3. As cookingasshole noted, it is a different process, but also requires *more* coffee grounds, in order to limit how diluted it becomes when added to ice. Also many people drink iced coffee with sweet and cream, simply because it does hold up so well to the additions.

              These are the reasons it costs more, if the shop is doing it correctly. If not, then, yeah, you are being ripped off.

              1. J>>>
                You are showing our age.
                Iced coffee was made with yesterday's leftovers. When it ran out, that was it, or they had to brew a double strength batch and cool over ice.
                None of this modern cold brew process at very high prices. I still make a whole pot at home and refrigerate the 8 cups I don't drink to make ice coffee. I even freeze some as ice cubes.
                I recently asked a friend who owns a small luncheonette (oxymoron, but only 11 stools) and he said that the tall cup for ice coffee is significantly more expensive than his hot to go cups. Also, it takes more cream, sweetener plus the ice for the larger cup.

                11 Replies
                1. re: bagelman01

                  thanks B. Until theother day jfood had never heard of cold brewed coffee. live and learn.

                  1. re: jfood

                    Cold-brewed really does make the best iced coffee, I think. At home, I take the concentrate straight from the fridge, into a glass with no ice, and dilute with milk instead of water. Full-strength coffee, and a bit more nutrition for my morning with 8 oz. milk instead of 1.

                    Number of threads about cold brewing here on CH over the years, and this article may be of interest: http://www.sfgate.com/cgi-bin/article...

                    1. re: jfood

                      Me neither. I wonder if there is a cold-brewed method for tea?

                        1. re: jfood

                          Thanks J. I make Sun Tea which becomes my Iced Tea on the second tea...

                      1. re: buttertart

                        It's found in the Department of Redundancy Department.

                        DT

                        1. re: buttertart

                          you noticed I labeled it an oxymoron, it's in the same class as Giant Shrimp

                          1. re: bagelman01

                            Not to belabor it but "small" and the diminutive ending "-ette" are tautological not oxymoronic. Now "big luncheonette" is an oxymoron. But who cares, really.

                        2. re: bagelman01

                          I jump on this bandwagon. I am a coffee person who would * love* a decent drink of Iced coffee this time of year. I've never had a cold brewed coffee, any temp. I am so jealous. i stopped ordering Iced coffee at any place when I got, a coffee, hot served over ice cubes. To my "old fashioned mind, it's like Why not chill that last pot of last night, so you can give me iced coffee today?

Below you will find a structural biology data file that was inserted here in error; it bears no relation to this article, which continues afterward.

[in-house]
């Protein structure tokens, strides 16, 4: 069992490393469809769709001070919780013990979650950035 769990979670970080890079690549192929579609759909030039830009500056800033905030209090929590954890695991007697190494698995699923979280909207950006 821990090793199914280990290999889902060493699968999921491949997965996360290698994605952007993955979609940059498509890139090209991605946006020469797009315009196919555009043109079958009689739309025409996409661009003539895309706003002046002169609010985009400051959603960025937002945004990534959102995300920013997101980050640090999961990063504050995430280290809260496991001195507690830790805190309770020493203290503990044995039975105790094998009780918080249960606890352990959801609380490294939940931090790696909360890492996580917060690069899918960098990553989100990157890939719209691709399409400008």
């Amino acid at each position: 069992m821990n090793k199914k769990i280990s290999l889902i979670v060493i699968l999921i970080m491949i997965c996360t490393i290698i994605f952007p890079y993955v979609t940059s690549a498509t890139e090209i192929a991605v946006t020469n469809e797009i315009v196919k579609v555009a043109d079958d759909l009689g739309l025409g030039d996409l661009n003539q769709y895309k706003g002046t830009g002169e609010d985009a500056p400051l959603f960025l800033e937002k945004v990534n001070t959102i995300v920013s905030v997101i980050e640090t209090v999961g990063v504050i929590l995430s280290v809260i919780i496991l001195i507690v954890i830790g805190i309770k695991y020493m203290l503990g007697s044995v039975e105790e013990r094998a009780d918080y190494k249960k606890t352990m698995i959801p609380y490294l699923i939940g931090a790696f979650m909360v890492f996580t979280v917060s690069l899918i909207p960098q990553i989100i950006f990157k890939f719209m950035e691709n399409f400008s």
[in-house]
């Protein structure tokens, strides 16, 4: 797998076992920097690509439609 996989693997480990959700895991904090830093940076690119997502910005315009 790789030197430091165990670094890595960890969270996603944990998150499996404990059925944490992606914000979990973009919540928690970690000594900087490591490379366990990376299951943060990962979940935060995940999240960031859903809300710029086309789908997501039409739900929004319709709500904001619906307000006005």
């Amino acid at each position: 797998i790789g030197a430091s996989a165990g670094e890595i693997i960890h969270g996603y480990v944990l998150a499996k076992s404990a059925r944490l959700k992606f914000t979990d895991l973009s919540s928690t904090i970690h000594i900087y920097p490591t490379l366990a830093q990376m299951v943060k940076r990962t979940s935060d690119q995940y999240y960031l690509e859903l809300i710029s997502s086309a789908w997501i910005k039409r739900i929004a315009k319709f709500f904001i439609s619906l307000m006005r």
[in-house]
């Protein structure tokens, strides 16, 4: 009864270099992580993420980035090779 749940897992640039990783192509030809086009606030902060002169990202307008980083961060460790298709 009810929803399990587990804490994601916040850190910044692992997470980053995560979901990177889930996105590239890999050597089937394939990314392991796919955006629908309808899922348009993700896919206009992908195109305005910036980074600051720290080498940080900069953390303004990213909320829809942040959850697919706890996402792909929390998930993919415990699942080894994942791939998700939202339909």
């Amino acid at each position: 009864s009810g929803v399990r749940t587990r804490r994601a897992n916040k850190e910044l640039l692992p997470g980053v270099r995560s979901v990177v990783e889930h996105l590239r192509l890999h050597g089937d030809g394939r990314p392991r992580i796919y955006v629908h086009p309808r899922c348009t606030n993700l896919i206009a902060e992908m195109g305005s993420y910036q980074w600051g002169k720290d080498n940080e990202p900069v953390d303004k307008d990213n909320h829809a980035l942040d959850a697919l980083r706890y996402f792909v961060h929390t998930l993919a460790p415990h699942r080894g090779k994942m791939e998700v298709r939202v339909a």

3. Tongue in cheek? Because ice cubes costs a lot. When movie theatres and baseball stadiumes can charge $4 for a 16oz bottle of water (not spring water but plain tap water) then by the same token, ice cubes will be even more expensive because of the trouble they had to go through get them frozen. :)

                          1. When you're talking about the price of something at a retail food or beverage establishment -- whether a coffeeshop or restaurant -- you do understand that the #1 cost in anything they do isn't ingredients, it's labor.

                            Do you?

                            It's just not clear that you understand that at all from the post you wrote here. Until you comprehend that much, this conversation is kind of pointless.

                            2 Replies
                            1. re: swag

                              So you're saying that it takes more labor to make an iced coffee than a hot coffee? THAT I don't comprehend.

                              1. re: c oliver

                                Hot Coffee--> Take empty cup, pour in Hot Coffee, serve
                                Iced Coffee--> Take empty cupm add ice, pour in Cold coffee, serve

                                add extra steps for either for cream, sweetener, to go cup and lid.

                                Either way, there is still at least one extra step in the serving of iced coffee.

                                Now in the preparing of iced coffee, old fashioned way, brew pot of coffee, if hot, just pour and serve, if for Iced Coffee, pur into a second container, place in refrigerator over noght, take out of refigerator and pour.

                                More steps, more labor, higher cost.